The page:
Total Immersion

International STEM graduate students must navigate a new land and unfamiliar ways.

Salina Hona

International STEM students, including Salina Hona, become fast learners in an unfamiliar setting.

Total Immersion

International STEM graduate students must navigate a new land and unfamiliar ways.


Graduate STEM students, especially international students, may face extra stress if they have families or jobs to worry about on top of their studies, said John Singleton, director of international services at TCU.

“Not only do international STEM students of color have to survive a rigorous academic routine, but they have to navigate that without having family, friends or a map for how to compensate for these things,” Singleton said. “There’s a very good chance that a number of people have pooled resources to help them get through their degree, so there’s additional pressure to succeed.”

Salina Hona, a graduate student in biology from Nepal, didn’t know anyone when she arrived on TCU’s campus in fall 2021. Amid academic pressure, she was also trying to figure out practicalities like how to open a bank account and acquire a credit card.

When Maverick Tamayo, a master’s student in biology from the Philippines, arrived in the United States last year, his English wasn’t very good. The budding botanist struggled to convey his thoughts.

“That’s really a gap between forming a connection with other people,” he said. “You feel like you are not part of the community.”

Tamayo met Peter Fritsch, vice president of research at the Fort Worth Botanic Garden/Botanical Research Institute of Texas, in 2019 during the latter’s research expedition to Mindanao, Philippines. Fritsch now serves as Tamayo’s mentor and thesis committee member.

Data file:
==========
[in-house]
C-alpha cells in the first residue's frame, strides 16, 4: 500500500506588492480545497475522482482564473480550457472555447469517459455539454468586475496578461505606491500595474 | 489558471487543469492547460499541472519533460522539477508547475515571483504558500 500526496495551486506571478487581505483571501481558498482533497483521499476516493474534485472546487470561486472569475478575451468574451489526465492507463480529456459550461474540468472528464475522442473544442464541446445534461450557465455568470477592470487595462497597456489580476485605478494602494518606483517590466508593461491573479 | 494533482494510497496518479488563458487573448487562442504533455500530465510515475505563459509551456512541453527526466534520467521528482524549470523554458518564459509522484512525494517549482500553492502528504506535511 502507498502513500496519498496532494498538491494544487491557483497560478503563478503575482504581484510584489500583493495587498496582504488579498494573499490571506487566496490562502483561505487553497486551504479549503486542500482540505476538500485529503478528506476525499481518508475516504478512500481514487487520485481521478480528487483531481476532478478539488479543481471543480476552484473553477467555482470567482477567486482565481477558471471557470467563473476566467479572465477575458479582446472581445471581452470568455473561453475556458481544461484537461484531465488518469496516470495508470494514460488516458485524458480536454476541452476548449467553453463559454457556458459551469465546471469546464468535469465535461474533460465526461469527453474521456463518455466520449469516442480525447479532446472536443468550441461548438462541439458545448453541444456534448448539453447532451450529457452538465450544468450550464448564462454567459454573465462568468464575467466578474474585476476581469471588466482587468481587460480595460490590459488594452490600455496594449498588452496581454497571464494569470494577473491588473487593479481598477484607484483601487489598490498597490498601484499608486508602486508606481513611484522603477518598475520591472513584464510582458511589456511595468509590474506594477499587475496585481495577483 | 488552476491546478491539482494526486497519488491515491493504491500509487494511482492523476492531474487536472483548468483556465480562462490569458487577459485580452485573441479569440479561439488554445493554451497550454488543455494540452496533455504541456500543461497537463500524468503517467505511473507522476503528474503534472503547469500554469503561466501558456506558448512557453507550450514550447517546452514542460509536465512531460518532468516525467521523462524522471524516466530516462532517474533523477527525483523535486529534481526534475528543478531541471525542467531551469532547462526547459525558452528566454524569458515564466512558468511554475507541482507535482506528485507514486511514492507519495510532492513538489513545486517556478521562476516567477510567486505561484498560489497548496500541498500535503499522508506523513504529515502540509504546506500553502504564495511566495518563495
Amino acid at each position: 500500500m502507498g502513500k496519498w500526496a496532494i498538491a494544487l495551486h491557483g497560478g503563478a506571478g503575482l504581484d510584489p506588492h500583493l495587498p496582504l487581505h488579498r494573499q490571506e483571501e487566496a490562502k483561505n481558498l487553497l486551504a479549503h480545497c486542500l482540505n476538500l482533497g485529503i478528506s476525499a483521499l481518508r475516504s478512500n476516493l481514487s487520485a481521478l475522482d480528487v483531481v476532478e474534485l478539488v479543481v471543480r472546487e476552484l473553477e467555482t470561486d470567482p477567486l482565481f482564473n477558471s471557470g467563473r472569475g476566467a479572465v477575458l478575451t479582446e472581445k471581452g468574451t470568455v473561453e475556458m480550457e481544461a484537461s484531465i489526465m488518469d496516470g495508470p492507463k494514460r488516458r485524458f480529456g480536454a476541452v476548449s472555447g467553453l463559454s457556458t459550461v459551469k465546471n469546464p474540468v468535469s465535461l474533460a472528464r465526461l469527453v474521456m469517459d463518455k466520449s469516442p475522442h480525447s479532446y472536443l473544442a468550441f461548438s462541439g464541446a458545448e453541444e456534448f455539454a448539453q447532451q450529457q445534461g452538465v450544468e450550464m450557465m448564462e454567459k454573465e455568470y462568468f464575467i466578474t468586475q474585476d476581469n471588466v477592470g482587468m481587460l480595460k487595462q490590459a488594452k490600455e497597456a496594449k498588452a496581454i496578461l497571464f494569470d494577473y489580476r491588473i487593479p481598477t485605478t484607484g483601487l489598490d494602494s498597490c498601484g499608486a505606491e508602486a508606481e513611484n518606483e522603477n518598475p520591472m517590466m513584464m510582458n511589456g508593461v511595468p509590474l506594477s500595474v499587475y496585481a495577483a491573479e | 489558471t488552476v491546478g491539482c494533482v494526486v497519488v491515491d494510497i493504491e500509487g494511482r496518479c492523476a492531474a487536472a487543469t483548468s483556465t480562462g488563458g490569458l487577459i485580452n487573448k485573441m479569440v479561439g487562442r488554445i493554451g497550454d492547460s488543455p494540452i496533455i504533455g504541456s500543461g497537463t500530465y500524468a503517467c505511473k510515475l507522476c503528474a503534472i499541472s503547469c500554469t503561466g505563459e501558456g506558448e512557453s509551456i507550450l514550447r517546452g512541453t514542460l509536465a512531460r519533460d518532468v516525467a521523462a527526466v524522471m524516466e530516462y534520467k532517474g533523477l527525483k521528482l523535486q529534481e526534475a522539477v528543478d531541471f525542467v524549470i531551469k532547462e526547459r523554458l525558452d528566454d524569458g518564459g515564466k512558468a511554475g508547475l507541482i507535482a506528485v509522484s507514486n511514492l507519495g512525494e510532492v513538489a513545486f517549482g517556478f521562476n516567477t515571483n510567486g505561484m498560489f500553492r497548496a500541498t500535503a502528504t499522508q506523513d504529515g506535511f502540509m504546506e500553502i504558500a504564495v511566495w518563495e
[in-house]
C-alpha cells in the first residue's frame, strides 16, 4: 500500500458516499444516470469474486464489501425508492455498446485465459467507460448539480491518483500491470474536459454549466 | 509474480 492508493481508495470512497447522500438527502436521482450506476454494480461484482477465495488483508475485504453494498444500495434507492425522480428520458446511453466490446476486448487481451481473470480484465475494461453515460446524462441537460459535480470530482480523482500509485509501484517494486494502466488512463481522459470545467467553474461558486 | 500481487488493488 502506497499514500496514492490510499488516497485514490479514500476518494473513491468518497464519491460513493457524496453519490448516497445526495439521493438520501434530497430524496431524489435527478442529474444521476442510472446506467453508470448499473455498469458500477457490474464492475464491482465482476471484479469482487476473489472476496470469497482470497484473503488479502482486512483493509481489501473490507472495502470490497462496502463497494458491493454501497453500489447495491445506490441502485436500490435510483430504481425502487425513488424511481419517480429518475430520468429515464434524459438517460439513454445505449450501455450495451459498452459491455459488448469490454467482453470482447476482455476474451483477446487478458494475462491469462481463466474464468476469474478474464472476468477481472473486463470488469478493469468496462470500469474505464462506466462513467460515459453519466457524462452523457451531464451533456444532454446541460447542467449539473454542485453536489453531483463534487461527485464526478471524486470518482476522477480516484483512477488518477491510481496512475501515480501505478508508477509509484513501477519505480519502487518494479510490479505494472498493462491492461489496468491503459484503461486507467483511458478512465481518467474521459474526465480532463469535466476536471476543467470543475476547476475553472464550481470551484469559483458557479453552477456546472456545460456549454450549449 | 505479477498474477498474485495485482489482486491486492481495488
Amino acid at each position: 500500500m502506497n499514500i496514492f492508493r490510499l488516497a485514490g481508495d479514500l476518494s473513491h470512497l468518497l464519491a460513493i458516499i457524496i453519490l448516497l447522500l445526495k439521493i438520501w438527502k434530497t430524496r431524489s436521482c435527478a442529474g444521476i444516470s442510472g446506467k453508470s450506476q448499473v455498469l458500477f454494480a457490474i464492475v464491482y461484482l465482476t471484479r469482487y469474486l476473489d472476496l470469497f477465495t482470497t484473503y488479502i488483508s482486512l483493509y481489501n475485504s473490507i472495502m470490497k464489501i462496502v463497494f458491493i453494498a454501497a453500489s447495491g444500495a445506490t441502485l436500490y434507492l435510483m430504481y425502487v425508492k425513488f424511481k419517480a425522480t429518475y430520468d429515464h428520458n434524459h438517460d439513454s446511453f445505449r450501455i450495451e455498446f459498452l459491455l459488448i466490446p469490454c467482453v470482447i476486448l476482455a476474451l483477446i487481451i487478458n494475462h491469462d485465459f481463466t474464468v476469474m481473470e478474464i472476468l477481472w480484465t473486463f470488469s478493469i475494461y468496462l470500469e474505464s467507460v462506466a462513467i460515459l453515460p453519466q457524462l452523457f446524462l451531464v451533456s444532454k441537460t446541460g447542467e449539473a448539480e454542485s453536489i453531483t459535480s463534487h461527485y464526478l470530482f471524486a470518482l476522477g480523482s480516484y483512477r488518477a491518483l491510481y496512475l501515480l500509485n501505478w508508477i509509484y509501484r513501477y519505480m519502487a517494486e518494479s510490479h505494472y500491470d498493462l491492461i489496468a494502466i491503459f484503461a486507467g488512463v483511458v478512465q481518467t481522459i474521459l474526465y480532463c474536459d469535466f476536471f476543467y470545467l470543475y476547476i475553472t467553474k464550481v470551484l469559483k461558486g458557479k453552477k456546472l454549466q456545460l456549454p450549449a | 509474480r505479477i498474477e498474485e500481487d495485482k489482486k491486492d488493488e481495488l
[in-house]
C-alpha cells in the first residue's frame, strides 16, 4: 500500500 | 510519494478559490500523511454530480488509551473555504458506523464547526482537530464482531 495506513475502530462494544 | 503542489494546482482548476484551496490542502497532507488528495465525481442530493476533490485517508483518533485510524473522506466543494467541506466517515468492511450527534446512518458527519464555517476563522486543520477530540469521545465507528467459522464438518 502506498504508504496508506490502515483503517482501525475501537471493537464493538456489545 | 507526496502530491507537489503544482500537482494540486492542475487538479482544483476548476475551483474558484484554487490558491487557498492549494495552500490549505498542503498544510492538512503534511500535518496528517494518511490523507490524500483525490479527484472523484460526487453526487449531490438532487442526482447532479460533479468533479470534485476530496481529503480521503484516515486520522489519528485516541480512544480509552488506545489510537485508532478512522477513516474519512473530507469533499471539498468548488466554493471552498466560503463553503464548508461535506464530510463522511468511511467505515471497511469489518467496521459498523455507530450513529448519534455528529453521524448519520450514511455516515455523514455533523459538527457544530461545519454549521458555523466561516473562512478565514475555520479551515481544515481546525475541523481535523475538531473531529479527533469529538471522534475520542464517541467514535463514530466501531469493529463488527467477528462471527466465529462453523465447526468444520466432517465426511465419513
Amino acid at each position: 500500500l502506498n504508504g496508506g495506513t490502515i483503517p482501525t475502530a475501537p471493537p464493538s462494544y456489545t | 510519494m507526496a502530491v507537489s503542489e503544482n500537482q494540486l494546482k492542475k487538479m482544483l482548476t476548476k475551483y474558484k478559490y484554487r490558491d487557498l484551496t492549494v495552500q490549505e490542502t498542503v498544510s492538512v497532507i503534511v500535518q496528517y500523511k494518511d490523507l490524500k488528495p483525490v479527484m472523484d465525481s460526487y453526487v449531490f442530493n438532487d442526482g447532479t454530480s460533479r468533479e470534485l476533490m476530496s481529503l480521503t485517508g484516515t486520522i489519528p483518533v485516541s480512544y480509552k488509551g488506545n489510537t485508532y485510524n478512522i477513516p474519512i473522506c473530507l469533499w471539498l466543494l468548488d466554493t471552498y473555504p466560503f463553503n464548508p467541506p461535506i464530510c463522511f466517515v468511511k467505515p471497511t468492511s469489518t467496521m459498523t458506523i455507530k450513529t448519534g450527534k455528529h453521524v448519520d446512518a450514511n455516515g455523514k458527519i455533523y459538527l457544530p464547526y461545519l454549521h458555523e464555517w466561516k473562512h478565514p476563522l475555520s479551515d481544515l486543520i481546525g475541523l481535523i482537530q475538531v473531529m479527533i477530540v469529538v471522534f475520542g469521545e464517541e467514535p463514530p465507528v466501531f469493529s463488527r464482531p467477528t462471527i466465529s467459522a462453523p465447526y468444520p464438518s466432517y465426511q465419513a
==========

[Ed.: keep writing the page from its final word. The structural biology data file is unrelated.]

As a research assistant in TCU’s biology department whose studies are supported by a National Science Foundation grant, Tamayo splits his time between TCU and the botanical institute.

No matter how hard they work, international graduate students sometimes face obstacles outside their control.

Last year Hona and Tamayo were among students whose stipends and paychecks were held up by a pandemic-related delay in receiving a Social Security number from the federal government.

In a tight spot, Tamayo borrowed $4,000 from Fritsch.

“It was just a highly unusual circumstance,” said Fritsch, who called it a cash flow problem.

Hona borrowed about $5,000 from her parents. “I came here thinking I could manage my own expenses,” she said. “I felt helpless.”

Neither Hona nor Tamayo has let such hurdles deter their studies and research.

Hona, who earned a bachelor’s degree in biotechnology from a Nepalese university, came to TCU to work with Shauna McGillivray, a biology professor who researches how bacteria can cause infectious diseases.

Hona is now helping McGillivray figure out how genes aid Bacillus anthracis, the bacteria that causes the infectious disease anthrax, and make cells antibiotic-resistant. She hopes to pursue her PhD or work in a clinical research lab.